Harish Saluja Shares His Take on Mixing Hinduism, Buddhism

Article excerpt

After a long detour in the world of cinema, painter and filmmaker Harish Saluja has decided to share his latest paintings in the show "Mandalas and Deities," which is currently on display at Mendelson Gallery.

As visitors will see when looking at the 20-plus paintings by Saluja, his work falls directly under the abstract expressionism discipline, but incorporates themes adapted from Buddhism and Hunduism.

Apart from painting, Saluja's creativity has explored literature, music and film. He directed, produced and acted in several movies and plays, including the film "The Journey" (www.newrayfilms.com). He also co-hosts one of the longest-running Indian music radio programs in the country, Music From India, on WDUQ Pittsburgh.

Since 2005, Saluja has been running Silk Screen, a nonprofit Asian arts and culture organization. But over the last year and a half, he has managed to find time to paint more than 30 paintings.

Now in his 60s, Saluja has been painting and exhibiting since the age of 18. He started with traditional realism, landscapes, figurative and portraits.

"I did this for seven years and changed to abstraction at the age of 24," he says. "Abstract expressionism has always appealed to me and I did interpretations of poetry, music and philosophy in that style."

Paintings from his early "Raga" (based on Indian music) and "Jazz Series" were very popular. Then, at the age of 50, Saluja says he decided to change direction.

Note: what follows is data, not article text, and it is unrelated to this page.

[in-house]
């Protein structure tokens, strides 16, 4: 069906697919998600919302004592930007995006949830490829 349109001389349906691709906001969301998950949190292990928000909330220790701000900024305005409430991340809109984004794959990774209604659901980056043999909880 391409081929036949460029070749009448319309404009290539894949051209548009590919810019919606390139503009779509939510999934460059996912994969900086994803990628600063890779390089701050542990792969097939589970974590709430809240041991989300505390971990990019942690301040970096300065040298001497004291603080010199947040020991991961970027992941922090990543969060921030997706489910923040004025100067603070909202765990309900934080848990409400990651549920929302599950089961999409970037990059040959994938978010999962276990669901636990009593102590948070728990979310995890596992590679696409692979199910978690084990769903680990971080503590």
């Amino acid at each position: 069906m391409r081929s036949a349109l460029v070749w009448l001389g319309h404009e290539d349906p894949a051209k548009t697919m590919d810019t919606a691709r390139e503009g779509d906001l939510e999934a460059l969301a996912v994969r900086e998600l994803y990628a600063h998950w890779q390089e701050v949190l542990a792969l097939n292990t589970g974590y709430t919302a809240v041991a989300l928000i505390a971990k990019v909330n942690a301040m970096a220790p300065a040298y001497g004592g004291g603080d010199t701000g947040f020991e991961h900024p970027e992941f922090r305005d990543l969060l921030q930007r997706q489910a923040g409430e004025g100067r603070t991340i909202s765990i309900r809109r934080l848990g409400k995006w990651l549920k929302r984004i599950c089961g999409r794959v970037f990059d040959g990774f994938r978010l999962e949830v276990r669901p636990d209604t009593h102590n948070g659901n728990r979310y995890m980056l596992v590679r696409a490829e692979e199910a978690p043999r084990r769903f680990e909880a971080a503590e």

"Although my paintings got excellent reviews and sold well, I wanted a new direction," Saluja says. "I struggled for five or more years before finding a comfortable and exciting place in my art, which is where I am now ... abstraction but with some structure, some figurative work."

In his "Mandala and Deity Series" paintings, his latest set of works on canvas, he has started incorporating figurative and semi- abstract images with abstraction. The result is a sumptuous, almost- erotic celebration of joy.

Mandala is Sanskrit for circle, polygon, community and connection. It is a symbol of man or woman in the world, a support for the meditating person. It is often illustrated as a palace with four gates, facing the four corners of the Earth. Before the meditating person arrives at the gates, he/she must pass the four outer circles.

Mandalas and images of deities have been painted for centuries. But almost always these have been quite well-structured, precise and representational. "I have attempted to give these formats a new look of abstract expressionism," Saluja says.

Most of his work can be defined as "freedom within boundaries," Saluja says, that is taking liberties within a structure. There is a homogeneous quality to each work, a wholesomeness. …